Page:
An Uncommon Road

An Uncommon Road

How Canadian Sikhs Struggled Out of the Fringes and Into the Mainstream

Book - 2018
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"The book is the tale of an immigrant's arrival in a strange new world, of hostility and insult, of persistence through ups, downs and heartaches, and, finally, of security and finding a place to call home. In that sense, it is as a story as Canadian as, oh, chaat, dal and paneer." -- Toronto Star

A riveting, incisive account of some of the most complex politics in modern Canada, from the founder of the World Sikh Organization of Canada.

Widely publicized atrocities in the mid-80s came to define Canada's Sikhs: the 1984 assault on the Golden Temple by the Indian military, the assassination of Indira Gandhi and subsequent pogroms that left over 3,000 Sikhs dead in Delhi alone, and the bombing of Air India Flight 182 one year later. In An Uncommon Road Gian Singh Sandhu traces the evolution of Sikhs' place in Canada: from Sikhs' dealing with the assumption of blame for the Air India bombing; to combatting incendiary false news stories; to overcoming rampant disdain by governments in India and at home. Sharing never-before-heard stories, Sandhu offers a remarkable view of some of the most complex modern politics Canadian citizens have ever faced.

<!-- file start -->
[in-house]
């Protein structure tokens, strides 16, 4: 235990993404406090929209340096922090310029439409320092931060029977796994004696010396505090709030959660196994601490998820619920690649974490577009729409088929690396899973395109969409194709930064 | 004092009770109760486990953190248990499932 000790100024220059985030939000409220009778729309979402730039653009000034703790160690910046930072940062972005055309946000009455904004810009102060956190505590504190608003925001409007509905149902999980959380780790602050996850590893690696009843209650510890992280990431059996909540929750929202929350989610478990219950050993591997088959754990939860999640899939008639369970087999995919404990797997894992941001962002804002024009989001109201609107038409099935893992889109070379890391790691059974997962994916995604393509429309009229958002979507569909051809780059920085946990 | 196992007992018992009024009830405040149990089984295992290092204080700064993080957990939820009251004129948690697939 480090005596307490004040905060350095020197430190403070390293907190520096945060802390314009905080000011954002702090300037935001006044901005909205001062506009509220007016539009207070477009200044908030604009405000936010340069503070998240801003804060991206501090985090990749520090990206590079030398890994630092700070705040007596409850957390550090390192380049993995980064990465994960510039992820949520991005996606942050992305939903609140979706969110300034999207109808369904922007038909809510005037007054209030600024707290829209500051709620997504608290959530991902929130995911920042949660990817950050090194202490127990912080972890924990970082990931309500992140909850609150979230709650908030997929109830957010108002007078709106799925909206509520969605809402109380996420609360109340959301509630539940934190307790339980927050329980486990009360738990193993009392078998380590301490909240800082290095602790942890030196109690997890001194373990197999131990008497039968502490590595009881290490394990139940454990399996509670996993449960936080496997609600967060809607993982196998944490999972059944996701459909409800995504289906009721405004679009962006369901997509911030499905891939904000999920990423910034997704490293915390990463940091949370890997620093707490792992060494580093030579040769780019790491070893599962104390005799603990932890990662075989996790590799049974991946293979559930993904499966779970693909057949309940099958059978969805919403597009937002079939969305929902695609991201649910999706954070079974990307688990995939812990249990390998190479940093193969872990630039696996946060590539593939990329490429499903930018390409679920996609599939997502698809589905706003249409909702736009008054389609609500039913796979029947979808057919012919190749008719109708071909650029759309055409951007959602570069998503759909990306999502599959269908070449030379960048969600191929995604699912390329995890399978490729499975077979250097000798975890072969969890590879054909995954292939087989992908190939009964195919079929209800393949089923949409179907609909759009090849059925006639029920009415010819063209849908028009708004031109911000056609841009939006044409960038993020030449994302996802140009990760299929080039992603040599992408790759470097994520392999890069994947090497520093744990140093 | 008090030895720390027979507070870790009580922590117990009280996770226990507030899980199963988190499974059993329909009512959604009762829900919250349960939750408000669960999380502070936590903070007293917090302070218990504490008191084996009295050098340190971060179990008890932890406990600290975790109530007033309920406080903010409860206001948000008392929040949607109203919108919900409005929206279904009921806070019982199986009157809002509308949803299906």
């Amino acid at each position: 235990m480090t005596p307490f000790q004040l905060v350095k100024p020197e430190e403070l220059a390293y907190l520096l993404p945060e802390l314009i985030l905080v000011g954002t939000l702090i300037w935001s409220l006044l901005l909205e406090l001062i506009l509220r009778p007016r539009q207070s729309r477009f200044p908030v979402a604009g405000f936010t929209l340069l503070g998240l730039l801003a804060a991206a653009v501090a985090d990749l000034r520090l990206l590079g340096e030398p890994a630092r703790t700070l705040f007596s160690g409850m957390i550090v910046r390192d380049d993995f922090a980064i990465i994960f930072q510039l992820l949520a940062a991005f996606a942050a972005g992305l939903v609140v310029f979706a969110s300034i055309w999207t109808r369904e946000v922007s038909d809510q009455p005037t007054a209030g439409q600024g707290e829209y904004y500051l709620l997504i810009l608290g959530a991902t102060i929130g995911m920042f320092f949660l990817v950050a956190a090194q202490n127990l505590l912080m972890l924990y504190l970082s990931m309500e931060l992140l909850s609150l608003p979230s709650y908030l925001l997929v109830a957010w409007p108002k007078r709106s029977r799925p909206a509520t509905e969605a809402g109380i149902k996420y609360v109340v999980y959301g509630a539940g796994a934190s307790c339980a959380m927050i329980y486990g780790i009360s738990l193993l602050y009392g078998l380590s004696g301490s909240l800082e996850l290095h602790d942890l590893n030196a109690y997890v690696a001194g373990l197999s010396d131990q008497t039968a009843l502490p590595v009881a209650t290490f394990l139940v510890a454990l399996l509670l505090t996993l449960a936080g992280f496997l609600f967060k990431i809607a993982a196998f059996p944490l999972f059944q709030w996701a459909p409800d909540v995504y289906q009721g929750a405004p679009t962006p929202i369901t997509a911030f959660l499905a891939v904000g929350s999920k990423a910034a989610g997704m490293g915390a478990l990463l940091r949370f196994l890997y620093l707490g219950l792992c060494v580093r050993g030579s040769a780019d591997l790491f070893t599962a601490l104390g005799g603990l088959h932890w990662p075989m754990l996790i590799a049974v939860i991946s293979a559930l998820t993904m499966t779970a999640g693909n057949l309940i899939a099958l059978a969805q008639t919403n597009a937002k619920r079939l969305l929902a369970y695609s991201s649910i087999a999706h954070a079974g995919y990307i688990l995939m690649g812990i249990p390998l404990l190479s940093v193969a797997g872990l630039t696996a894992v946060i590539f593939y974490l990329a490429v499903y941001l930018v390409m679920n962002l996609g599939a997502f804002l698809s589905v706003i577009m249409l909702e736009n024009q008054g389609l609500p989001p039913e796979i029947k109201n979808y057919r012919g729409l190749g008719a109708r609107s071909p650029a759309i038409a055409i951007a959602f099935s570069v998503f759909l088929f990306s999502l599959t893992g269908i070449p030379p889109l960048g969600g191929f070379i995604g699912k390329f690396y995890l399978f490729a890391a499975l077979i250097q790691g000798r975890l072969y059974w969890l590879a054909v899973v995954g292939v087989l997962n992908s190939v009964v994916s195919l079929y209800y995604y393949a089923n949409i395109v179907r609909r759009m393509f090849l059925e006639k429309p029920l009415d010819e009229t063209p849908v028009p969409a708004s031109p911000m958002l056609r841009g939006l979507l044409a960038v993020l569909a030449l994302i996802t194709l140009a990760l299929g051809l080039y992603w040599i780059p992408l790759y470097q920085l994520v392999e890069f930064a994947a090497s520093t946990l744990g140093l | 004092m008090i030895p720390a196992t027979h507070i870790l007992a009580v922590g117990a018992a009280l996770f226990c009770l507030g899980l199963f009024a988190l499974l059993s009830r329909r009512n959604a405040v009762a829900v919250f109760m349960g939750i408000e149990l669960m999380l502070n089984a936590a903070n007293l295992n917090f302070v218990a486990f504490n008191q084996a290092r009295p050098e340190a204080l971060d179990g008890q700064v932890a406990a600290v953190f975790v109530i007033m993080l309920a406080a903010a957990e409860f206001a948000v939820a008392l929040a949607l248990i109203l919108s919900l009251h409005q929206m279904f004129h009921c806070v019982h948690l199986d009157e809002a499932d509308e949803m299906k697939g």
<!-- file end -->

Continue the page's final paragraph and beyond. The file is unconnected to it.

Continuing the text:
But struggle can lead to liberation. Over three decades, the World Sikh Organization fought for landmark human rights legislation, from the rights of Sikhs in the RCMP to wear turbans, to campaigning on behalf of religious freedoms for others, and championing the acceptance of gay marriage.

An Uncommon Road is the celebration of an extraordinarily resilient people and a moving roadmap for how individuals, and a community, can fight for their own social justice and--in doing so--gain justice for all.

Publisher: Vancouver, British Columbia : Echo Storytelling Agency, [2018]
Copyright Date: ©2018
ISBN: 9781987900163
Branch Call Number: 971.00882946 San
Characteristics: 237 pages : illustrations ; 23 cm

Opinion

From Library Staff

Written by the founder of the World Sikh Organization of Canada, this book offers a thoughtful account on the history of Sikhs in Canada and around the world.


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